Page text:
Programmer by day, artist by night

Posts tagged Swift

The Animation assignment also referred to as the Breakout game is the 5th and final assignment from the CS193P course Developing iOS 8 Apps with Swift from Stanford University. Really happy to have finally finished this assignment. In my opinion this was the most complex of all the five assignments in this course.

Platform: iOS 9
Swift: 2.1

Full source code available here at the Github repository

All the 9 required tasks mentioned in page 2 of the specifications document were completed. Though device rotation is not mentioned as a requirement it does appear as a hint. I didn’t allow device rotation because it seemed to me that it would drastically affect the game play negatively.

The main challenge that I faced in completing this assignment was the nuance of using UIKit Dynamics to make a game. There were numerous issues that I was not fully clear in the beginning on how to implement them. So slowly chipped away each issue one by one before I had a clear picture of how they all fit together.

I am summarizing some of the main issues I had problems with below and how I solved them. Please see the inline documentation in the source code for all the issues and their implementation details.

  1. Creating the ball and animating it: The shape of the rectangular view of the ball as the collision boundary didn’t seem right. Though prior to iOS 9 I don’t think it was possible to do anything about it. Please see Variation on Dropit Demo from Lecture 12 on how I solved this by setting UIDynamicItemCollisionBoundsType to be an .Ellipse.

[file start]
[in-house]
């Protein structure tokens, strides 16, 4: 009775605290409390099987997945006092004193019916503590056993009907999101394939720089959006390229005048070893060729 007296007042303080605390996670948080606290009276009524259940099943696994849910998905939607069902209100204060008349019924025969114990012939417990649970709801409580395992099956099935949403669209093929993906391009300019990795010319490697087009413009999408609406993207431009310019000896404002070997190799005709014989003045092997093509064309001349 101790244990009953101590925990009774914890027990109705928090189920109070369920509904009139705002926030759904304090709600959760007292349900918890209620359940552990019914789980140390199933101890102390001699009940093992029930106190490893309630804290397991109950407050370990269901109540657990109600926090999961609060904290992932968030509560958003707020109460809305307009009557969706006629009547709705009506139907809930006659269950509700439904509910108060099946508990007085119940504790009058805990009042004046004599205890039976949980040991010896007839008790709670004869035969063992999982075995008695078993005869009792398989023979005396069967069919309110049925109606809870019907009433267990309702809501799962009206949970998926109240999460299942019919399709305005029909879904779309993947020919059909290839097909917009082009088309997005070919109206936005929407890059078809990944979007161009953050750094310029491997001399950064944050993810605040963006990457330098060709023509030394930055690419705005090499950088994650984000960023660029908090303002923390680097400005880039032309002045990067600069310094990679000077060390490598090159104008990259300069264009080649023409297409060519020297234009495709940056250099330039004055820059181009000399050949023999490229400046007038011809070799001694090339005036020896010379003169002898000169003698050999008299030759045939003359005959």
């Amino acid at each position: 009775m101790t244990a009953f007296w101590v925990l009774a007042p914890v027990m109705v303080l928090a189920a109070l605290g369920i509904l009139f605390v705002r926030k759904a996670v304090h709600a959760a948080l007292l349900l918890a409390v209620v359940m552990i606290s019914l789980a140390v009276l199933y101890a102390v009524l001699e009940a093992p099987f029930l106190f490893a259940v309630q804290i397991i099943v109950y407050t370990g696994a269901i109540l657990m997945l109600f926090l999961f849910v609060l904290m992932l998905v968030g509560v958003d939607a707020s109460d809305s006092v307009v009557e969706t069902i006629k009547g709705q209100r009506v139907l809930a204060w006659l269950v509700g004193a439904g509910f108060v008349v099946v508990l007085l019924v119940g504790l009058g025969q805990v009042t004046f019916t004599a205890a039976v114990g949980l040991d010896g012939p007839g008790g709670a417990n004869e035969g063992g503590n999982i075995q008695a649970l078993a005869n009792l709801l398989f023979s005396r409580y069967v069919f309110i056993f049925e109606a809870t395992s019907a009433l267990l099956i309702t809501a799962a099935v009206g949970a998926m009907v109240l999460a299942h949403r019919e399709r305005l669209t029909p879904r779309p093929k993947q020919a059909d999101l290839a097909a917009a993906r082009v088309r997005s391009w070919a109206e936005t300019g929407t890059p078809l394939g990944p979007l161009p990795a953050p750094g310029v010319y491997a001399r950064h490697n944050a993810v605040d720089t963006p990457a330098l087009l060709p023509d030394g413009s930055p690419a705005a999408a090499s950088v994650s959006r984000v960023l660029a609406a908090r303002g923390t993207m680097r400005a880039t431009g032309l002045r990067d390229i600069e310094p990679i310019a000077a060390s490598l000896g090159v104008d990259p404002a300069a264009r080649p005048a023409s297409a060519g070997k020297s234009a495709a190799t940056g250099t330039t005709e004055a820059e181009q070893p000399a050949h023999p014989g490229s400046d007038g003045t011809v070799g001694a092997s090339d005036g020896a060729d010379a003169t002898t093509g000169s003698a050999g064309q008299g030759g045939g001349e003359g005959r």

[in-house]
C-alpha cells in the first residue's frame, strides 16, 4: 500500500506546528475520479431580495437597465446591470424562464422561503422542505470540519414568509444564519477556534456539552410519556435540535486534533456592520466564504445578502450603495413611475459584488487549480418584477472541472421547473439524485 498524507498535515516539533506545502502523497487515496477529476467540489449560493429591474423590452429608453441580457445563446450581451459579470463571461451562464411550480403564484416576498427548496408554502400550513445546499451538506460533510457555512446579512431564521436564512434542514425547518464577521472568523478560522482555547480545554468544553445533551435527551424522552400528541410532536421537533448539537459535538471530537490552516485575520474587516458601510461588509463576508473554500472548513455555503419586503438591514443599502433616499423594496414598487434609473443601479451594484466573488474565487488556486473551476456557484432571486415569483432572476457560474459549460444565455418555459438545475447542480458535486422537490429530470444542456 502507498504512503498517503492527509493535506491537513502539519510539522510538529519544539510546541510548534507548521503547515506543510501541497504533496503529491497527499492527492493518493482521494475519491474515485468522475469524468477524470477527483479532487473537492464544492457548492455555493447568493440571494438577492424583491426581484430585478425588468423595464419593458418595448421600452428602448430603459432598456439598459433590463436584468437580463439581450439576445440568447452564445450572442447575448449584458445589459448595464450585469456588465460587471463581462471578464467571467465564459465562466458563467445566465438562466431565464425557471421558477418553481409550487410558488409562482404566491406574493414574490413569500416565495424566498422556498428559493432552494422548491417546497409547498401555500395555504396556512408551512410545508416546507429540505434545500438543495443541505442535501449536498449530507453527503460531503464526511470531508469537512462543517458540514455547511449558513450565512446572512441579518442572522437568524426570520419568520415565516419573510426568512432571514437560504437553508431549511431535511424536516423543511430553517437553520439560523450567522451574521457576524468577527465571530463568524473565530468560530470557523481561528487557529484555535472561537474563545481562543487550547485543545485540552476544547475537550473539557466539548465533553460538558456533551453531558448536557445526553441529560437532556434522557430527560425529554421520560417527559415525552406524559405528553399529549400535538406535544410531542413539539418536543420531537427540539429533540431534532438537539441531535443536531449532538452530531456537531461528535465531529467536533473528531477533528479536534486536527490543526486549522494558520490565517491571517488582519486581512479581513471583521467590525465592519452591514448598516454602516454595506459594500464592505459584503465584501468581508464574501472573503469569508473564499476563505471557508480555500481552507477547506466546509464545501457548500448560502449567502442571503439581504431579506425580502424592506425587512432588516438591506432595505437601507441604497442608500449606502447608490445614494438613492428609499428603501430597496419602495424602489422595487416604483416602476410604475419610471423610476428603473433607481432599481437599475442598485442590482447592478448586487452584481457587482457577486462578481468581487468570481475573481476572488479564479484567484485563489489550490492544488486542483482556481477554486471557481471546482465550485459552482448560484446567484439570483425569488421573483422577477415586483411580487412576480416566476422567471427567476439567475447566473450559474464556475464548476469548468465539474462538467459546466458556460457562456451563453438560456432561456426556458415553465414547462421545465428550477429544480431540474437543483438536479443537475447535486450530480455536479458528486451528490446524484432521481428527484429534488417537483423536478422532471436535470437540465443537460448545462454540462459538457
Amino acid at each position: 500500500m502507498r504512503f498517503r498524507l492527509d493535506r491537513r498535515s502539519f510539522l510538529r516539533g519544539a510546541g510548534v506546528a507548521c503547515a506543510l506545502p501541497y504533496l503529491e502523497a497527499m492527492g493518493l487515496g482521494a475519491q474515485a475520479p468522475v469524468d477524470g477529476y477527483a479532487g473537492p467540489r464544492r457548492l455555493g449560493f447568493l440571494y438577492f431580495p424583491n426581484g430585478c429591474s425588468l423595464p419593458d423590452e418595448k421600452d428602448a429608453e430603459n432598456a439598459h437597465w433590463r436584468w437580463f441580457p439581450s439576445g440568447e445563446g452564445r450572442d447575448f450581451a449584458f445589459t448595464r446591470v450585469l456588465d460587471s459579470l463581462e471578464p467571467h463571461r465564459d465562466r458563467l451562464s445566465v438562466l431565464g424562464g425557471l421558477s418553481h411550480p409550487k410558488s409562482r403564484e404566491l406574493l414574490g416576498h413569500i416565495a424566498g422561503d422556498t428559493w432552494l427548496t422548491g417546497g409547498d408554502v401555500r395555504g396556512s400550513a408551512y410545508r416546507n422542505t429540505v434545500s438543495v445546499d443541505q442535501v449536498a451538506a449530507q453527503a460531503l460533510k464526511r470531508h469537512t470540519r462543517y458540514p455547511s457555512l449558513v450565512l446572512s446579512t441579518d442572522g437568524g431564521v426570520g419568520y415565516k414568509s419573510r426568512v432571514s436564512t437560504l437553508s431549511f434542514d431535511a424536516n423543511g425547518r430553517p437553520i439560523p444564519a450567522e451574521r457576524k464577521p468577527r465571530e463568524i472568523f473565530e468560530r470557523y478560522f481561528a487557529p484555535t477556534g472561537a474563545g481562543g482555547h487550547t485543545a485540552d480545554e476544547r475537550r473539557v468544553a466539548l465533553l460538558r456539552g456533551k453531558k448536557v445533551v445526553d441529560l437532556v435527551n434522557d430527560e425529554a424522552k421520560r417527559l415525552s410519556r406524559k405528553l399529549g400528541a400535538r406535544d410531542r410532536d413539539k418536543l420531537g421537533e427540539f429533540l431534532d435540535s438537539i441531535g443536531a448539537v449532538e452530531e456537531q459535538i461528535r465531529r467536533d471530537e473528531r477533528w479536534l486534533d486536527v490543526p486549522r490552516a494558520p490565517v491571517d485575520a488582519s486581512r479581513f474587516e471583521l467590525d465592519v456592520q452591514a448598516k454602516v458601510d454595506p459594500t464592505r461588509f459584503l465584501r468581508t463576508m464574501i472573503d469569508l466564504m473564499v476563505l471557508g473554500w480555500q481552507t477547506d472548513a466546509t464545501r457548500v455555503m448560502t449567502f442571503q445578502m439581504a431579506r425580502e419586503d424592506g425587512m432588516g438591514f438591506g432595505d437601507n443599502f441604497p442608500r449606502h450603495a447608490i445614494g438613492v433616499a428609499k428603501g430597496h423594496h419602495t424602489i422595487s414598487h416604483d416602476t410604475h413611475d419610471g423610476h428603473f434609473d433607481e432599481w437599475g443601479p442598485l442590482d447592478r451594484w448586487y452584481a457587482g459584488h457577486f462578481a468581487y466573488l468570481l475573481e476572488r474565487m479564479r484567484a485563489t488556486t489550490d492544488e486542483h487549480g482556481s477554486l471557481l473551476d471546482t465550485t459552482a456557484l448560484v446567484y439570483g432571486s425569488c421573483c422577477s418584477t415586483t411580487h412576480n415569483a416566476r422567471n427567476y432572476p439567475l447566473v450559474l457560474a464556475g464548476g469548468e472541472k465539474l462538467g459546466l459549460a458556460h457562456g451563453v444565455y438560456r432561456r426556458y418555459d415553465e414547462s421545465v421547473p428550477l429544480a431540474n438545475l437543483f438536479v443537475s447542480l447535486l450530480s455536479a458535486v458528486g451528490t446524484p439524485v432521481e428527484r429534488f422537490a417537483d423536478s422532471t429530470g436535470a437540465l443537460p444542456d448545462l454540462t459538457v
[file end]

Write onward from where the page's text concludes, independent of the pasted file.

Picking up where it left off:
2. Animating the paddle on pan gesture and having the ball collide. Hints are given in the assignment specifications on how to implement this, but since I hadn’t done it before it wasn’t clear what the outcome would look like.
    The solution is to add the paddle as a subview of the game view and additionally create a bezier path that acts as a collision boundary in the UIDynamicBehavior subclass. Then update that boundary repeatedly whenever the paddle moves.
    Please see the movePaddle and syncPaddleBoundary methods for details.
  3. When the paddle was moved too quickly when hitting a ball, the ball would often end up trapped inside the paddle. The way I solved this is first check if the new paddle view’s frame intersected with the balls frame using CGRectIntersectsRect. If the frames don’t intersect then update / sync the boundary.
  4. Bricks are setup similar to the paddle, where they are added to the game view and their colliding boundaries added to the UIDynamicBehavior subclass.
    The ball collides with the boundary and when a collision is detected, the brick is removed from the game view. A bricks array [String:Brick] is used to track all the bricks in the game view and match them against the NSCopying identifier from the collision delegate.
    For details please see the methods createBricks and collisionBehavior.